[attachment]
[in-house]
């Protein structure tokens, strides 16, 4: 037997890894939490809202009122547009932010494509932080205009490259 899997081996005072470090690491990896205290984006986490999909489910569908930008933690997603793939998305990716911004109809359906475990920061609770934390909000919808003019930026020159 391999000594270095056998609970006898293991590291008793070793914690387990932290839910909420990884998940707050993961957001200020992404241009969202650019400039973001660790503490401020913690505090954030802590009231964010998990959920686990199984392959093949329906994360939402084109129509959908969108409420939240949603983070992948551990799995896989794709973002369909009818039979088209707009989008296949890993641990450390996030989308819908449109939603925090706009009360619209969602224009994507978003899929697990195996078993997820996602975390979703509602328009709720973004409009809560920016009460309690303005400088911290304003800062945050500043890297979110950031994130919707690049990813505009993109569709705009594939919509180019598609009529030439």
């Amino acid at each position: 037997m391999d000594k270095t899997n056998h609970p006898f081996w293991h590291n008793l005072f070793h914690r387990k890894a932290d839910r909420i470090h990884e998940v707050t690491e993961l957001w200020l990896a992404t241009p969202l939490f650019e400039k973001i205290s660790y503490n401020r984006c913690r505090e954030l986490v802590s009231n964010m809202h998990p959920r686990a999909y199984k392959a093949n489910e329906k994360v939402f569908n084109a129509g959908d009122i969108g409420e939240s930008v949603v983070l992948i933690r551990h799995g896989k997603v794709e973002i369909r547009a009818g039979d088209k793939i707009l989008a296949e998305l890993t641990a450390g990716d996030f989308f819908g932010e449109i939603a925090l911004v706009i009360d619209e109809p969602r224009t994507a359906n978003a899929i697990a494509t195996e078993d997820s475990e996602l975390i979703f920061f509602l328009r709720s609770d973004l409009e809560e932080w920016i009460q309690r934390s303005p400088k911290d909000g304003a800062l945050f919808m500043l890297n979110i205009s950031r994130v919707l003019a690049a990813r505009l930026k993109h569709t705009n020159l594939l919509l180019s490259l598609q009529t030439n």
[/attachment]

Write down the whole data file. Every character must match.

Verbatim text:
[in-house]
């Protein structure tokens, strides 16, 4: 037997890894939490809202009122547009932010494509932080205009490259 899997081996005072470090690491990896205290984006986490999909489910569908930008933690997603793939998305990716911004109809359906475990920061609770934390909000919808003019930026020159 391999000594270095056998609970006898293991590291008793070793914690387990932290839910909420990884998940707050993961957001200020992404241009969202650019400039973001660790503490401020913690505090954030802590009231964010998990959920686990199984392959093949329906994360939402084109129509959908969108409420939240949603983070992948551990799995896989794709973002369909009818039979088209707009989008296949890993641990450390996030989308819908449109939603925090706009009360619209969602224009994507978003899929697990195996078993997820996602975390979703509602328009709720973004409009809560920016009460309690303005400088911290304003800062945050500043890297979110950031994130919707690049990813505009993109569709705009594939919509180019598609009529030439």
């Amino acid at each position: 037997m391999d000594k270095t899997n056998h609970p006898f081996w293991h590291n008793l005072f070793h914690r387990k890894a932290d839910r909420i470090h990884e998940v707050t690491e993961l957001w200020l990896a992404t241009p969202l939490f650019e400039k973001i205290s660790y503490n401020r984006c913690r505090e954030l986490v802590s009231n964010m809202h998990p959920r686990a999909y199984k392959a093949n489910e329906k994360v939402f569908n084109a129509g959908d009122i969108g409420e939240s930008v949603v983070l992948i933690r551990h799995g896989k997603v794709e973002i369909r547009a009818g039979d088209k793939i707009l989008a296949e998305l890993t641990a450390g990716d996030f989308f819908g932010e449109i939603a925090l911004v706009i009360d619209e109809p969602r224009t994507a359906n978003a899929i697990a494509t195996e078993d997820s475990e996602l975390i979703f920061f509602l328009r709720s609770d973004l409009e809560e932080w920016i009460q309690r934390s303005p400088k911290d909000g304003a800062l945050f919808m500043l890297n979110i205009s950031r994130v919707l003019a690049a990813r505009l930026k993109h569709t705009n020159l594939l919509l180019s490259l598609q009529t030439n």